Systemic Vulnerability and Sustainable Economic Growth

Systemic Vulnerability and Sustainable Economic Growth

Skills and Upgrading in Southeast Asia

Bryan K. Ritchie

For many developing countries, economic growth is an elusive quest. Both economists and policymakers have long known that issues such as education, investment and infrastructure are necessary ingredients for development and yet only a very small number of countries seem to be able to come up with the right mix of these ingredients. Bryan Ritchie demonstrates how political relationships among government, business, academic and labor leaders create different incentives for economic actors to make key decisions to promote economic upgrading and sustainable development.

Chapter 6: The Legacies of Initial Choices

Bryan K. Ritchie

Subjects: asian studies, asian development, asian economics, development studies, asian development, development economics, economics and finance, asian economics, development economics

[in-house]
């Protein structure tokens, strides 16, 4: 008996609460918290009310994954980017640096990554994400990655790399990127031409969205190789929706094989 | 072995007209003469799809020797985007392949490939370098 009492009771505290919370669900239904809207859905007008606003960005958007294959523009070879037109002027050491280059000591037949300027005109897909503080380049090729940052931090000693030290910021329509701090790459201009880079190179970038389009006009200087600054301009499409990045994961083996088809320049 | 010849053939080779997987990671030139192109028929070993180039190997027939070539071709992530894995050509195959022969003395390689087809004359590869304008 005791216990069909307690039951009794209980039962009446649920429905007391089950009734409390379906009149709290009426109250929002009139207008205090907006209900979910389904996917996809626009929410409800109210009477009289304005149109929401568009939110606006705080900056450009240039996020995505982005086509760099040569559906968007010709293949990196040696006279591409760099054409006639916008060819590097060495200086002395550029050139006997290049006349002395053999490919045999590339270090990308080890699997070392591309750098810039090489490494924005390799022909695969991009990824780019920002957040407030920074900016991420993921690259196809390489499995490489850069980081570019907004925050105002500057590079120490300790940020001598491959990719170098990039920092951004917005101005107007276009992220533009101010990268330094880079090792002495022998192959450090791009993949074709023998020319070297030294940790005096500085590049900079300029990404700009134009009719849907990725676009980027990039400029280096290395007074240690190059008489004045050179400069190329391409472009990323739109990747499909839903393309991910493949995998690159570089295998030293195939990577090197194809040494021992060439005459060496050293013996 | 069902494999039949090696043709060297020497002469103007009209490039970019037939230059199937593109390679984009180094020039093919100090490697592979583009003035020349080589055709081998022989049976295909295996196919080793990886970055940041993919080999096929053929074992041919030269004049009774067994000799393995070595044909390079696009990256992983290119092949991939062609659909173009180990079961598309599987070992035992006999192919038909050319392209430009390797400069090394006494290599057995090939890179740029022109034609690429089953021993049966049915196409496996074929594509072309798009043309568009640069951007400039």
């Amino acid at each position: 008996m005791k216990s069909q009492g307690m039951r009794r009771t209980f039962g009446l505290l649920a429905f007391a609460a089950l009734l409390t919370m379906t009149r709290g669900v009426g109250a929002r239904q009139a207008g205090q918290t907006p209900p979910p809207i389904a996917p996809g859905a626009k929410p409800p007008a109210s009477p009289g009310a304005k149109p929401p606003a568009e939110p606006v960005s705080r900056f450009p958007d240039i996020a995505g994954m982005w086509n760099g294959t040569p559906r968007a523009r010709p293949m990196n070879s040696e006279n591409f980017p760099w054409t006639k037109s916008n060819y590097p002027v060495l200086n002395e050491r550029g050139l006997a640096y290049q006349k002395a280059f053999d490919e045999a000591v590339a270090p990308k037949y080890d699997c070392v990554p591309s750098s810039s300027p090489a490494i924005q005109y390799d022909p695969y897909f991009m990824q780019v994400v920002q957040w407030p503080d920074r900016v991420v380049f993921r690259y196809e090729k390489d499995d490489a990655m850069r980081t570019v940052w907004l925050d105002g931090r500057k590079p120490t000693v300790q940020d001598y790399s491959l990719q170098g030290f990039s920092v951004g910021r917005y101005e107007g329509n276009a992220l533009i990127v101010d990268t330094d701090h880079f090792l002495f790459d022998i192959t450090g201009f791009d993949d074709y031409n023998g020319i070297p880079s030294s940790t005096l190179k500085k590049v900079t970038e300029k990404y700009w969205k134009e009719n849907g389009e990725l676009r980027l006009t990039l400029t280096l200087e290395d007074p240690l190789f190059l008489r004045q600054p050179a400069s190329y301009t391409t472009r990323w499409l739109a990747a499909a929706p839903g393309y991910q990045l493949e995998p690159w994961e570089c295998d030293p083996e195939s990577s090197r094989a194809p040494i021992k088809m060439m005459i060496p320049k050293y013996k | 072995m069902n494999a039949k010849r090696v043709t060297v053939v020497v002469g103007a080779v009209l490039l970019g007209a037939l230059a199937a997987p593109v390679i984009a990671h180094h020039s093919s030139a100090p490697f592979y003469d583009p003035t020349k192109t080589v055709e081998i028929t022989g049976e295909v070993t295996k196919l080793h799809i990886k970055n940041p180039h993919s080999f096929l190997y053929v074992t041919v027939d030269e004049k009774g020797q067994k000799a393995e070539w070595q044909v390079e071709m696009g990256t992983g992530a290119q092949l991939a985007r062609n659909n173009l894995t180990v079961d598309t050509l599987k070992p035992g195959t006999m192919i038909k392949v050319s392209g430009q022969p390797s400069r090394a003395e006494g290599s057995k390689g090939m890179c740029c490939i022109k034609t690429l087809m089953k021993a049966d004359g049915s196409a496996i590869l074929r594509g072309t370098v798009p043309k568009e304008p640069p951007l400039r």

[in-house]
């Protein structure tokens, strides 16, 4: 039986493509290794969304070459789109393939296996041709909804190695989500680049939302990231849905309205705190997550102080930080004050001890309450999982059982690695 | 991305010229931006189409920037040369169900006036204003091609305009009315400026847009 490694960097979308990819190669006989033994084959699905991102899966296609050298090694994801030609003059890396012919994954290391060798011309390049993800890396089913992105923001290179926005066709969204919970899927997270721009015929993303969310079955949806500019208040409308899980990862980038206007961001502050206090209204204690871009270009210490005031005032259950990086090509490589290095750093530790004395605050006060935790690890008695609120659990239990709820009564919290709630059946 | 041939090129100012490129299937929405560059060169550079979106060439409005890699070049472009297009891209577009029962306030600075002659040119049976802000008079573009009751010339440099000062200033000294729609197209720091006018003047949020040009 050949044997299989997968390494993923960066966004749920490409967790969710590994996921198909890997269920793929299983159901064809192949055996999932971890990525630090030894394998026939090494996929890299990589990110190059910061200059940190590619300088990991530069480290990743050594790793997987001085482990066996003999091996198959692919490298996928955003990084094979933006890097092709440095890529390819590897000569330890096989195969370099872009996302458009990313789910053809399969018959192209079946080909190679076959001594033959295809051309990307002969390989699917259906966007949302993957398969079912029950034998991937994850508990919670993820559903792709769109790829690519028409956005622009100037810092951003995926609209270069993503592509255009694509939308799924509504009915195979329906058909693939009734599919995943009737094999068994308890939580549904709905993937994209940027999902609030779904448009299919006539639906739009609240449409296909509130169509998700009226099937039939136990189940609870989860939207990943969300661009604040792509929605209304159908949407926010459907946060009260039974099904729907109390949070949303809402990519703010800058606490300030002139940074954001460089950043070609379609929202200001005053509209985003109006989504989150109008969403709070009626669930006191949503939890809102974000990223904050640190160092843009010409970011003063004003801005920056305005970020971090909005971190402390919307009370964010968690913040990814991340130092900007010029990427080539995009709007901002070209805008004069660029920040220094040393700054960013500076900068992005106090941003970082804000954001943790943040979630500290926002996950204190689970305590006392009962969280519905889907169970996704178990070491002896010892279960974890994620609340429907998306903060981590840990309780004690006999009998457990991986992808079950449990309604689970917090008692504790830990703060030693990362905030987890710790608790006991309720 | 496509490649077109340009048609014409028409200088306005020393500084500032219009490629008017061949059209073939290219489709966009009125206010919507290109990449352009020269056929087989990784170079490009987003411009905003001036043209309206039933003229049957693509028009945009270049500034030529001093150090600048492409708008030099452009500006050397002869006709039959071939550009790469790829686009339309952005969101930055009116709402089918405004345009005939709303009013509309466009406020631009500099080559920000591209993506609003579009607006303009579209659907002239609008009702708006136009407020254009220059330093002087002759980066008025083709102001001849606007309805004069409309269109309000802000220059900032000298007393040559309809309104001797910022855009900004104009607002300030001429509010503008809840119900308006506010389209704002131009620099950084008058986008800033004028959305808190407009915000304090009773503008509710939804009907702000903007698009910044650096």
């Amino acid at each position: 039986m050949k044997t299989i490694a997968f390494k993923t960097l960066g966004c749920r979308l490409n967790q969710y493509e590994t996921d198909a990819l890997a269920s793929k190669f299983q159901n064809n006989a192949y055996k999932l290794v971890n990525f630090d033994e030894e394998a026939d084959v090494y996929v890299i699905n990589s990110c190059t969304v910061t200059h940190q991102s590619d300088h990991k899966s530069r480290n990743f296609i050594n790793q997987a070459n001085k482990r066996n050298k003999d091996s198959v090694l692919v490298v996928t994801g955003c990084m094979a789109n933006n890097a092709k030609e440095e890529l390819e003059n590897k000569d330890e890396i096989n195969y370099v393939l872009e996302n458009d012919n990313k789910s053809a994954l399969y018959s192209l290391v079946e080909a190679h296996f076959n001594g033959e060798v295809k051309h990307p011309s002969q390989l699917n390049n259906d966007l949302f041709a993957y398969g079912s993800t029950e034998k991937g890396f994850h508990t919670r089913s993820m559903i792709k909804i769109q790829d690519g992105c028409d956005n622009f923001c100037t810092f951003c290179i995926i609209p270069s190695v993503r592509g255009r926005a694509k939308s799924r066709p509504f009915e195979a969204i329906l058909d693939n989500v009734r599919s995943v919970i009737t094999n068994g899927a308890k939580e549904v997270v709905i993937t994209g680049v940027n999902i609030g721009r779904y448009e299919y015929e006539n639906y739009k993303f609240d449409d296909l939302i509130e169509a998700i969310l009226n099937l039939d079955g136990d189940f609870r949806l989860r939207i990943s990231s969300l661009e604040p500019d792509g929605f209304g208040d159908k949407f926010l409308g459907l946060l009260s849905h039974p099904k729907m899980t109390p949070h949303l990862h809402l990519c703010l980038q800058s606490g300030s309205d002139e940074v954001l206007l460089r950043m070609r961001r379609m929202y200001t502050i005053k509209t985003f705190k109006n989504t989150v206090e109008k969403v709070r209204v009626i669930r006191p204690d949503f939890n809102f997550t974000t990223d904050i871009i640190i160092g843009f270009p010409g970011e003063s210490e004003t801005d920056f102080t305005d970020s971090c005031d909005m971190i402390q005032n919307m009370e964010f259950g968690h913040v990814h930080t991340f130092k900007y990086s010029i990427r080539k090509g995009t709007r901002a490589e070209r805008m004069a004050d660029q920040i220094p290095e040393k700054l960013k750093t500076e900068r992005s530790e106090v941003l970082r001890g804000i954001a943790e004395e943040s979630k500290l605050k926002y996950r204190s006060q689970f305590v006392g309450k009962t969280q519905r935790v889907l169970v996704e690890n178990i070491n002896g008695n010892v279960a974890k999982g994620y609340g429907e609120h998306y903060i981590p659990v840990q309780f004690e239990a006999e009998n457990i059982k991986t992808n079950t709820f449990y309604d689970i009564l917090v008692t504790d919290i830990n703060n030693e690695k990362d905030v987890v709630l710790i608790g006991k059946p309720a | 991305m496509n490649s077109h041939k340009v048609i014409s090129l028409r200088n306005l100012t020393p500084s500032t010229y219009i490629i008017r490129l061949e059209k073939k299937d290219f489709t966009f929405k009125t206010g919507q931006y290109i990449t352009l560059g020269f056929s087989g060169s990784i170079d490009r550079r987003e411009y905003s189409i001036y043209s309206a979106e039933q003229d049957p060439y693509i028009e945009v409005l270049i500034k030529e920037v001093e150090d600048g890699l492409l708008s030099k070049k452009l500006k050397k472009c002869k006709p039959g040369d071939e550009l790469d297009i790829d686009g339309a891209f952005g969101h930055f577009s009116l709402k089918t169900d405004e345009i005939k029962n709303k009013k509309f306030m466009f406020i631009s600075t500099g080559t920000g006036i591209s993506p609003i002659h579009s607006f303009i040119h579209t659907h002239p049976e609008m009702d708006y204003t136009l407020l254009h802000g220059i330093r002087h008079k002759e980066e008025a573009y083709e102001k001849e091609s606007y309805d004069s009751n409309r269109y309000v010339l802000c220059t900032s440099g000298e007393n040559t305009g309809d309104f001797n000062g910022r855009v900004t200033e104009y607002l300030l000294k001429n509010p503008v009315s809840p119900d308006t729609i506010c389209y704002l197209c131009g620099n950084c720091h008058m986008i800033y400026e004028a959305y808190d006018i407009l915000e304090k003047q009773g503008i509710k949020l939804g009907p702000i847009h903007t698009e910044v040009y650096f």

Since 1995, children in the USA have made significant gains in math scores. This is good news to many, as it is widely believed that proficiency in technical subjects like math and science are key to sustaining innovative economies. But as the scores of the children in the USA climb, so too do those of the children in some of the countries in Asia, only faster. The edge that these Asian countries, notably Singapore and Taiwan, have in math and science keeps growing.1 This growing gap between education and training outcomes is due, in large part, to early decisions made decades ago during periods of institutional formation and change. The point is that institutions for education and training created in response to preferences generated by coalitional politics are vulnerable to both economic and political increasing returns.2 Large set-up costs, learning effects and adaptive expectations make coordinated and interconnected activities and institutions more effective than fragmented and isolated efforts (Ritchie, 2005a). As important, the collective nature of education and training systems, the density of its policies and institutions, its vulnerability to politics, and the complexity and opacity of its operations mean that interests can easily become vested over time and that paths once chosen are not easily changed.3 Once formed, institutional systems feed back into coalitional politics. In the case of Malaysia, Singapore and Thailand, early decisions regarding language, bureaucracy, labor and technology have all influenced increasing returns from both an economic and a political perspective. The other important observation stemming...

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